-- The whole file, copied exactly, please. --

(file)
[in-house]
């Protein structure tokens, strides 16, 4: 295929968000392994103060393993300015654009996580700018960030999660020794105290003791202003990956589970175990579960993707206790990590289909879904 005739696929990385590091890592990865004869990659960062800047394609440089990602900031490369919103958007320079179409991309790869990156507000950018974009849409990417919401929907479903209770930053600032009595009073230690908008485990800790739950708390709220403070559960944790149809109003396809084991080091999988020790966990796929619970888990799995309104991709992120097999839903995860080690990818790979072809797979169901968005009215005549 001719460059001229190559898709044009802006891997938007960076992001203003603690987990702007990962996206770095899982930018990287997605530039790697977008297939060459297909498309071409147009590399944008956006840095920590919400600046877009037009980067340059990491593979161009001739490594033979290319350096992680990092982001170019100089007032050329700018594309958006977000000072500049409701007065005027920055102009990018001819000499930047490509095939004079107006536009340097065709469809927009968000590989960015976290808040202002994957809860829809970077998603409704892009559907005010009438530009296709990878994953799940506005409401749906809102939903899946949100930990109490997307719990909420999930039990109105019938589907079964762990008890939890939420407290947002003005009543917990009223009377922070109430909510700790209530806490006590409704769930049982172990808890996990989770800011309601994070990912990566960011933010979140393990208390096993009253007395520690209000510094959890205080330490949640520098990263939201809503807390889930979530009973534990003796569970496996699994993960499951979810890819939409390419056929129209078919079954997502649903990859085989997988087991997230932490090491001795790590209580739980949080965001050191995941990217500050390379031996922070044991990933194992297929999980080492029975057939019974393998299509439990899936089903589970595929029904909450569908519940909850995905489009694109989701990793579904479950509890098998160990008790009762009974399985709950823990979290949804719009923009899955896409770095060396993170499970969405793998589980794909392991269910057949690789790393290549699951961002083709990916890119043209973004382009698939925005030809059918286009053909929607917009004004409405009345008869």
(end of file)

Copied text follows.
[in-house]
């Protein structure tokens, strides 16, 4: 295929968000392994103060393993300015654009996580700018960030999660020794105290003791202003990956589970175990579960993707206790990590289909879904 005739696929990385590091890592990865004869990659960062800047394609440089990602900031490369919103958007320079179409991309790869990156507000950018974009849409990417919401929907479903209770930053600032009595009073230690908008485990800790739950708390709220403070559960944790149809109003396809084991080091999988020790966990796929619970888990799995309104991709992120097999839903995860080690990818790979072809797979169901968005009215005549 001719460059001229190559898709044009802006891997938007960076992001203003603690987990702007990962996206770095899982930018990287997605530039790697977008297939060459297909498309071409147009590399944008956006840095920590919400600046877009037009980067340059990491593979161009001739490594033979290319350096992680990092982001170019100089007032050329700018594309958006977000000072500049409701007065005027920055102009990018001819000499930047490509095939004079107006536009340097065709469809927009968000590989960015976290808040202002994957809860829809970077998603409704892009559907005010009438530009296709990878994953799940506005409401749906809102939903899946949100930990109490997307719990909420999930039990109105019938589907079964762990008890939890939420407290947002003005009543917990009223009377922070109430909510700790209530806490006590409704769930049982172990808890996990989770800011309601994070990912990566960011933010979140393990208390096993009253007395520690209000510094959890205080330490949640520098990263939201809503807390889930979530009973534990003796569970496996699994993960499951979810890819939409390419056929129209078919079954997502649903990859085989997988087991997230932490090491001795790590209580739980949080965001050191995941990217500050390379031996922070044991990933194992297929999980080492029975057939019974393998299509439990899936089903589970595929029904909450569908519940909850995905489009694109989701990793579904479950509890098998160990008790009762009974399985709950823990979290949804719009923009899955896409770095060396993170499970969405793998589980794909392991269910057949690789790393290549699951961002083709990916890119043209973004382009698939925005030809059918286009053909929607917009004004409405009345008869």